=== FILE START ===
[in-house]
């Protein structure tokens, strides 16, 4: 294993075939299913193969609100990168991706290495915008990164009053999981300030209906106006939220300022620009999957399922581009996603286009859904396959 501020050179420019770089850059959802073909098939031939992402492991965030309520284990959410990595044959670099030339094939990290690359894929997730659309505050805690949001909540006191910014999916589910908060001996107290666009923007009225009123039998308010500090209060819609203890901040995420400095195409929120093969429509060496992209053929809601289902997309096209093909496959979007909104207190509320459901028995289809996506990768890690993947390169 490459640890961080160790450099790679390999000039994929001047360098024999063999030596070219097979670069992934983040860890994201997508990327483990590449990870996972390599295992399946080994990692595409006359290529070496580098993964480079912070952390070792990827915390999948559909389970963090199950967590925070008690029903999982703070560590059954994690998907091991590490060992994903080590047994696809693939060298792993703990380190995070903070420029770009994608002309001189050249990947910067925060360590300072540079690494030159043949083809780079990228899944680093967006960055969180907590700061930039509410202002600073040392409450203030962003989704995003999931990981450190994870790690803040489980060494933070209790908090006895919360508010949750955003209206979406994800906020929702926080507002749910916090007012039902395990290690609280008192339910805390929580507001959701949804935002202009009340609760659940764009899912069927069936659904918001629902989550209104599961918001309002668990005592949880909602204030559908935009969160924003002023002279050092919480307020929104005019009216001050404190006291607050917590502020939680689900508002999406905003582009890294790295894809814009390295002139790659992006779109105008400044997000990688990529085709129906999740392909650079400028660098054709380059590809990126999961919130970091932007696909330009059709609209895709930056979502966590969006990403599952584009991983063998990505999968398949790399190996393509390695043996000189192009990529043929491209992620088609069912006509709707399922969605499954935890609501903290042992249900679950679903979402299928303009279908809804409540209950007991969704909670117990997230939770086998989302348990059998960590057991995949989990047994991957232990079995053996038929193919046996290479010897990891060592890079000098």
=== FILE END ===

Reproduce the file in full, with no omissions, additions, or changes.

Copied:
[in-house]
């Protein structure tokens, strides 16, 4: 294993075939299913193969609100990168991706290495915008990164009053999981300030209906106006939220300022620009999957399922581009996603286009859904396959 501020050179420019770089850059959802073909098939031939992402492991965030309520284990959410990595044959670099030339094939990290690359894929997730659309505050805690949001909540006191910014999916589910908060001996107290666009923007009225009123039998308010500090209060819609203890901040995420400095195409929120093969429509060496992209053929809601289902997309096209093909496959979007909104207190509320459901028995289809996506990768890690993947390169 490459640890961080160790450099790679390999000039994929001047360098024999063999030596070219097979670069992934983040860890994201997508990327483990590449990870996972390599295992399946080994990692595409006359290529070496580098993964480079912070952390070792990827915390999948559909389970963090199950967590925070008690029903999982703070560590059954994690998907091991590490060992994903080590047994696809693939060298792993703990380190995070903070420029770009994608002309001189050249990947910067925060360590300072540079690494030159043949083809780079990228899944680093967006960055969180907590700061930039509410202002600073040392409450203030962003989704995003999931990981450190994870790690803040489980060494933070209790908090006895919360508010949750955003209206979406994800906020929702926080507002749910916090007012039902395990290690609280008192339910805390929580507001959701949804935002202009009340609760659940764009899912069927069936659904918001629902989550209104599961918001309002668990005592949880909602204030559908935009969160924003002023002279050092919480307020929104005019009216001050404190006291607050917590502020939680689900508002999406905003582009890294790295894809814009390295002139790659992006779109105008400044997000990688990529085709129906999740392909650079400028660098054709380059590809990126999961919130970091932007696909330009059709609209895709930056979502966590969006990403599952584009991983063998990505999968398949790399190996393509390695043996000189192009990529043929491209992620088609069912006509709707399922969605499954935890609501903290042992249900679950679903979402299928303009279908809804409540209950007991969704909670117990997230939770086998989302348990059998960590057991995949989990047994991957232990079995053996038929193919046996290479010897990891060592890079000098």